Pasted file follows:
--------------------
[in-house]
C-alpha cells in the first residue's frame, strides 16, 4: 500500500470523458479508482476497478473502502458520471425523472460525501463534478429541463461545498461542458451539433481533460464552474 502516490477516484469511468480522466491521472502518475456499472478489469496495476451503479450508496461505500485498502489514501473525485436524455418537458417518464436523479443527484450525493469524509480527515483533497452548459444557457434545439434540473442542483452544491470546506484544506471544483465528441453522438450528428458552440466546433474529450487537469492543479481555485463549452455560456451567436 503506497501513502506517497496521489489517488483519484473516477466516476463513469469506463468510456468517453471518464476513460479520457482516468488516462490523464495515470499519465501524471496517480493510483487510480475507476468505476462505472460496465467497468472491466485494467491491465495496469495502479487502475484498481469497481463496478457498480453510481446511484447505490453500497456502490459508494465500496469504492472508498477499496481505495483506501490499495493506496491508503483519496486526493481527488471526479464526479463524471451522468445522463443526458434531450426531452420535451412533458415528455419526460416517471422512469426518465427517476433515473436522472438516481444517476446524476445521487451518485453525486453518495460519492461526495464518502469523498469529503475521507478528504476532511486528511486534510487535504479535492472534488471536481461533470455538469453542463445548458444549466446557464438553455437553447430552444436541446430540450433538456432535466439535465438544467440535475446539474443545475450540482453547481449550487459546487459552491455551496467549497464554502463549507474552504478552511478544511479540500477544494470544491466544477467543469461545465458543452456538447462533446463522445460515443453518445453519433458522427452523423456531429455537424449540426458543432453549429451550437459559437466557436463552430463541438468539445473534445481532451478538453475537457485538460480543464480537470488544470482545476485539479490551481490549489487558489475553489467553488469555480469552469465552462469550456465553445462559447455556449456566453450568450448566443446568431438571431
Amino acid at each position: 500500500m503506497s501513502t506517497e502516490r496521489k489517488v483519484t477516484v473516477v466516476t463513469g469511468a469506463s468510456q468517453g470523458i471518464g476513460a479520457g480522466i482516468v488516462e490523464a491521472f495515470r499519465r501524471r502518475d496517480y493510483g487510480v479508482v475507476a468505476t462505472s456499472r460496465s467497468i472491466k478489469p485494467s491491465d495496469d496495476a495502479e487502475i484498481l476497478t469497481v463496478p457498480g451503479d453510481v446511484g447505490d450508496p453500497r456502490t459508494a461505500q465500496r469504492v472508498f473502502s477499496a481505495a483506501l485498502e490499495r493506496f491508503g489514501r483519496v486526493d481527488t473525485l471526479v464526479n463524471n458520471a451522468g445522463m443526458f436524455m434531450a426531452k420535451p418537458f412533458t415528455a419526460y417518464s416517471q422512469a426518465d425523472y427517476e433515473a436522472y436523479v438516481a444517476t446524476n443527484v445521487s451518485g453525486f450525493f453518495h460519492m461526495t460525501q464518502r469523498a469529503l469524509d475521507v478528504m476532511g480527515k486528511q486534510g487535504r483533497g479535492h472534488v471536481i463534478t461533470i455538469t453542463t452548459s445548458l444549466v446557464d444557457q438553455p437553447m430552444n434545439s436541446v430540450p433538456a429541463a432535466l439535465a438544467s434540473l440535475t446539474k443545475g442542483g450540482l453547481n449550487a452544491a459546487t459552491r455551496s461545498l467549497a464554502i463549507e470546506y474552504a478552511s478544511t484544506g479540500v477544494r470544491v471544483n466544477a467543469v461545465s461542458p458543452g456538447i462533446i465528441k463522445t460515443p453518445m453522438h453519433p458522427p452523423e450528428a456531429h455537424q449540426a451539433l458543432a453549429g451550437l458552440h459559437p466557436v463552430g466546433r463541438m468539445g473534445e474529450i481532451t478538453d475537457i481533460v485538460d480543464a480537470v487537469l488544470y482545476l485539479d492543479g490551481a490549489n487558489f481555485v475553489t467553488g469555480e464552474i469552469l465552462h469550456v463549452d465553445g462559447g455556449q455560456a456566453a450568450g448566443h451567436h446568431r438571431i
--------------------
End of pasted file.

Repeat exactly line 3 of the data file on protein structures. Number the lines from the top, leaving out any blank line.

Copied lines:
Amino acid at each position: 500500500m503506497s501513502t506517497e502516490r496521489k489517488v483519484t477516484v473516477v466516476t463513469g469511468a469506463s468510456q468517453g470523458i471518464g476513460a479520457g480522466i482516468v488516462e490523464a491521472f495515470r499519465r501524471r502518475d496517480y493510483g487510480v479508482v475507476a468505476t462505472s456499472r460496465s467497468i472491466k478489469p485494467s491491465d495496469d496495476a495502479e487502475i484498481l476497478t469497481v463496478p457498480g451503479d453510481v446511484g447505490d450508496p453500497r456502490t459508494a461505500q465500496r469504492v472508498f473502502s477499496a481505495a483506501l485498502e490499495r493506496f491508503g489514501r483519496v486526493d481527488t473525485l471526479v464526479n463524471n458520471a451522468g445522463m443526458f436524455m434531450a426531452k420535451p418537458f412533458t415528455a419526460y417518464s416517471q422512469a426518465d425523472y427517476e433515473a436522472y436523479v438516481a444517476t446524476n443527484v445521487s451518485g453525486f450525493f453518495h460519492m461526495t460525501q464518502r469523498a469529503l469524509d475521507v478528504m476532511g480527515k486528511q486534510g487535504r483533497g479535492h472534488v471536481i463534478t461533470i455538469t453542463t452548459s445548458l444549466v446557464d444557457q438553455p437553447m430552444n434545439s436541446v430540450p433538456a429541463a432535466l439535465a438544467s434540473l440535475t446539474k443545475g442542483g450540482l453547481n449550487a452544491a459546487t459552491r455551496s461545498l467549497a464554502i463549507e470546506y474552504a478552511s478544511t484544506g479540500v477544494r470544491v471544483n466544477a467543469v461545465s461542458p458543452g456538447i462533446i465528441k463522445t460515443p453518445m453522438h453519433p458522427p452523423e450528428a456531429h455537424q449540426a451539433l458543432a453549429g451550437l458552440h459559437p466557436v463552430g466546433r463541438m468539445g473534445e474529450i481532451t478538453d475537457i481533460v485538460d480543464a480537470v487537469l488544470y482545476l485539479d492543479g490551481a490549489n487558489f481555485v475553489t467553488g469555480e464552474i469552469l465552462h469550456v463549452d465553445g462559447g455556449q455560456a456566453a450568450g448566443h451567436h446568431r438571431i